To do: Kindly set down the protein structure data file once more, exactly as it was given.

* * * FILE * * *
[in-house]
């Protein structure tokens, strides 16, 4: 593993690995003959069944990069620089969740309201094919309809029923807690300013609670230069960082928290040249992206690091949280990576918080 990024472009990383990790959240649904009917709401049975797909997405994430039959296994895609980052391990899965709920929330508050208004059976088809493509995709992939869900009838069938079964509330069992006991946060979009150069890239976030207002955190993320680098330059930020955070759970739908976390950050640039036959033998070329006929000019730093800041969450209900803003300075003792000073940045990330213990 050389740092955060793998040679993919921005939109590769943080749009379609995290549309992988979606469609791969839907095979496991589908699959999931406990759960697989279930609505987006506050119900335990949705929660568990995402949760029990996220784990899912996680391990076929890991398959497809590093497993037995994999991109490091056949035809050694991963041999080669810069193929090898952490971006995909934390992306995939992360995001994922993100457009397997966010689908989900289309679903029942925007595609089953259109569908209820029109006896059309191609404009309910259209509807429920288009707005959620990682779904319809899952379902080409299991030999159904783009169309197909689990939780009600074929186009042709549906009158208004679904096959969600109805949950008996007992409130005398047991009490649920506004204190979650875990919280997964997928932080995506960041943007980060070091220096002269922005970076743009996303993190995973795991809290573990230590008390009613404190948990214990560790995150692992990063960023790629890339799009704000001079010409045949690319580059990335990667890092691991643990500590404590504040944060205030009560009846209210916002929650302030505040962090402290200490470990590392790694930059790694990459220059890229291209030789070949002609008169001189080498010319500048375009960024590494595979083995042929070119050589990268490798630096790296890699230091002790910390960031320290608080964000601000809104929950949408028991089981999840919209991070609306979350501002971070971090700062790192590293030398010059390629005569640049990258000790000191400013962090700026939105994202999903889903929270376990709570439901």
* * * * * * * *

[in-house]
């Protein structure tokens, strides 16, 4: 593993690995003959069944990069620089969740309201094919309809029923807690300013609670230069960082928290040249992206690091949280990576918080 990024472009990383990790959240649904009917709401049975797909997405994430039959296994895609980052391990899965709920929330508050208004059976088809493509995709992939869900009838069938079964509330069992006991946060979009150069890239976030207002955190993320680098330059930020955070759970739908976390950050640039036959033998070329006929000019730093800041969450209900803003300075003792000073940045990330213990 050389740092955060793998040679993919921005939109590769943080749009379609995290549309992988979606469609791969839907095979496991589908699959999931406990759960697989279930609505987006506050119900335990949705929660568990995402949760029990996220784990899912996680391990076929890991398959497809590093497993037995994999991109490091056949035809050694991963041999080669810069193929090898952490971006995909934390992306995939992360995001994922993100457009397997966010689908989900289309679903029942925007595609089953259109569908209820029109006896059309191609404009309910259209509807429920288009707005959620990682779904319809899952379902080409299991030999159904783009169309197909689990939780009600074929186009042709549906009158208004679904096959969600109805949950008996007992409130005398047991009490649920506004204190979650875990919280997964997928932080995506960041943007980060070091220096002269922005970076743009996303993190995973795991809290573990230590008390009613404190948990214990560790995150692992990063960023790629890339799009704000001079010409045949690319580059990335990667890092691991643990500590404590504040944060205030009560009846209210916002929650302030505040962090402290200490470990590392790694930059790694990459220059890229291209030789070949002609008169001189080498010319500048375009960024590494595979083995042929070119050589990268490798630096790296890699230091002790910390960031320290608080964000601000809104929950949408028991089981999840919209991070609306979350501002971070971090700062790192590293030398010059390629005569640049990258000790000191400013962090700026939105994202999903889903929270376990709570439901």